Sleep is one of the most important activities that everyone needs in order to function properly throughout the day, and there are many factors that can affect your quality and quantity of sleep.
In order to fully understand what all goes into a night of restful sleep, it is important to know the two different kinds of sleep that you get: REM and NREM.
- REM- Rapid Eye Movement
- NREM- Non-Rapid Eye Movement
Both REM and NREM sleep occur in different sleeping stages, and they both have their own unique effects on your body. Before diving into the biggest differences between REM and NREM sleep, we should discuss the different stages of sleep.
Stages of Sleep
Have you ever noticed that some days you wake up feeling more energized than others? This can be a result of many things, but most importantly it can depend on which stage of sleep you wake up from. These stages of sleep can be broken down into four categories.
Everybody begins their sleep cycle in stage 1. During this stage is when you will initially begin to experience drowsiness accompanied by a difficulty of keeping your eyes open. It is during this stage that your body begins to relax and enter into stage 2. During stage 1, small disturbances and discomforts can easily wake you up.
Stage 2 of your sleeping cycle accounts for around half of your total night’s sleep. While this sleep is slightly deeper than that of stage 1, it is still easy to be awoken by your surroundings. During this stage, your heart rate will begin to slow, and your body temperature will also begin to decrease.
Stage 3 of your sleeping cycle is where you get your deepest sleep. This deep sleep is how your body rejuvenates and makes you feel refreshed and alert when you wake up. For adolescents and younger children, this stage occurs for longer periods of time. For adults, this stage usually only accounts for around 10 percent of your sleep.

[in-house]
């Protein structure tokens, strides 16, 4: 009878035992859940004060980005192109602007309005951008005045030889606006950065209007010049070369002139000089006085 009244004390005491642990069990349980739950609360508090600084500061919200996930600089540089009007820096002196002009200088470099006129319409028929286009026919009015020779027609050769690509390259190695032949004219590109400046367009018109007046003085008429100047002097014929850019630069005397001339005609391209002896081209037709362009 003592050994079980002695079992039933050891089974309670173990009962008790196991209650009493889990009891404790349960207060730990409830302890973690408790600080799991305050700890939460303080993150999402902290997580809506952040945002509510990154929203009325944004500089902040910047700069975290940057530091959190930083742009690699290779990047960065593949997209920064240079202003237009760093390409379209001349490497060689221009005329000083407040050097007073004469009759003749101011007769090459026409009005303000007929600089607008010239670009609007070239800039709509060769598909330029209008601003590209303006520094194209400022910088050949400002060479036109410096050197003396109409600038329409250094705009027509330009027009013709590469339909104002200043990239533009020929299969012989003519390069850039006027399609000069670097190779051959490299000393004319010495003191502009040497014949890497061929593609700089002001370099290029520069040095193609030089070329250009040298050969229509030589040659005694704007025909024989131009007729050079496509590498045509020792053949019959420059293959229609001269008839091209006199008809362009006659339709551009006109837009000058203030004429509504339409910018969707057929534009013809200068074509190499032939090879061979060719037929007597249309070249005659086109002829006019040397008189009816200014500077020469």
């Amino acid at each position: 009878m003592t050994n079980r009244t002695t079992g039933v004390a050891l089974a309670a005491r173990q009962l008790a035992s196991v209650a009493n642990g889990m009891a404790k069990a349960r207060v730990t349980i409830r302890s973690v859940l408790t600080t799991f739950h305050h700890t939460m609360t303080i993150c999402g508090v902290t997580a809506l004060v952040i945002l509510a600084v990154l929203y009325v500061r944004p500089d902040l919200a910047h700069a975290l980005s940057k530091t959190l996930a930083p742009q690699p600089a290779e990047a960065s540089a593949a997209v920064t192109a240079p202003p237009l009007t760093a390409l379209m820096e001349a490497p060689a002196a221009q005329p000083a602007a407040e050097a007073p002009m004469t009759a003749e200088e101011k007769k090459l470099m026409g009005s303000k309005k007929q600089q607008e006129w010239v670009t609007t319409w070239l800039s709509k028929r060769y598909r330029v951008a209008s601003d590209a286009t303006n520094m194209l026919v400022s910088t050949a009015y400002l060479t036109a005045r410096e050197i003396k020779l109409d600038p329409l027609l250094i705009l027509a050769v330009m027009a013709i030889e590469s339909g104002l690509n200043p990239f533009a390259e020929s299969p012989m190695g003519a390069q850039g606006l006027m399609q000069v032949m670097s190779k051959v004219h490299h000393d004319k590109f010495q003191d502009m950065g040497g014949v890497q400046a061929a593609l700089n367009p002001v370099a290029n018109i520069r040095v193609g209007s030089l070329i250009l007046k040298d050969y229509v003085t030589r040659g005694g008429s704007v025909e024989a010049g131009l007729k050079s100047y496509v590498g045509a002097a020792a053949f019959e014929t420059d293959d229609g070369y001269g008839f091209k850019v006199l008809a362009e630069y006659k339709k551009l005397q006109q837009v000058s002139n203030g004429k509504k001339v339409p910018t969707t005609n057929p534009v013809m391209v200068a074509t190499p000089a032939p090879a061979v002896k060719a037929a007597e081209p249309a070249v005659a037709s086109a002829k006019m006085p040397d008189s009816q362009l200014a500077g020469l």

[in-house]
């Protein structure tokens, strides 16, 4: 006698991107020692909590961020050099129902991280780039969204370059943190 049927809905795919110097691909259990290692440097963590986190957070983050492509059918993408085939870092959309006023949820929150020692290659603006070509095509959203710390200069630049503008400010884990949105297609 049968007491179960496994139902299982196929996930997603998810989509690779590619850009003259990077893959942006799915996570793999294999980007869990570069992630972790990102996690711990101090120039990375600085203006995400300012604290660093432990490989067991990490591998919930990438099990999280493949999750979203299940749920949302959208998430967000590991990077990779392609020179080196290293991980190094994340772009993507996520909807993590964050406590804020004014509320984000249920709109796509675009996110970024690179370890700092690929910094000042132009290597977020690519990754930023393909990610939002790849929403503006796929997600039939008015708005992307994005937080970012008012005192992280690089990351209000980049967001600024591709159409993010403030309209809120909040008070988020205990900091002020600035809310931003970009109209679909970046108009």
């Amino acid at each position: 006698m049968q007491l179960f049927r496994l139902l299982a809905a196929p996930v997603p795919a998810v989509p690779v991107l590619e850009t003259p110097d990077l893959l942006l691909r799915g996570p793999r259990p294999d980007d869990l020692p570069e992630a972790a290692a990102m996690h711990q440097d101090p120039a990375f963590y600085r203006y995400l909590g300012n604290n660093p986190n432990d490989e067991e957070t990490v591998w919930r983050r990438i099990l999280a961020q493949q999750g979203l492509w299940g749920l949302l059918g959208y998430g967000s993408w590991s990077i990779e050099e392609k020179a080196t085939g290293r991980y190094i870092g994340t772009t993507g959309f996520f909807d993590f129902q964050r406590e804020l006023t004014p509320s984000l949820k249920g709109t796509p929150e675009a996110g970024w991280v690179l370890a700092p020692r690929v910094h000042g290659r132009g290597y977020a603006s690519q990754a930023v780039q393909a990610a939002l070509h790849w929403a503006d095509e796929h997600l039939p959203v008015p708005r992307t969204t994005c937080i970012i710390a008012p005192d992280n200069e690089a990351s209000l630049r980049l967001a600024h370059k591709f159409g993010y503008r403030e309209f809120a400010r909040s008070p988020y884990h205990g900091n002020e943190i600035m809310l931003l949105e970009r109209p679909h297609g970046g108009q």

This stage is when you enter REM sleep and is where you have all of your dreams. Stage 4 typically occurs roughly 90 minutes after initially falling asleep and can account for very little of your total sleep time, even though some dreams can feel like they last all night. Once this stage is complete, your body begins the cycle again at stage 1.
On average, you will go through four or five sleep cycles per night, taking an average of 100 minutes to complete. A summary of the sleep cycle is in the chart below.
|Stage 1||Stage 2||Stage 3||Stage 4|
|Drowsiness and relaxation occur.||Heart rate and body temperature decrease.||Your deepest sleep occurs.||Where you experience dreaming.|
What Is the Difference Between REM and NREM Sleep?
The biggest difference between REM and NREM sleep is the way that it affects your body. To put it simply, your mind is in a thought-like phase during NREM sleep while REM sleep consists of hallucinations and other possible bizarre sights and sounds (dreams).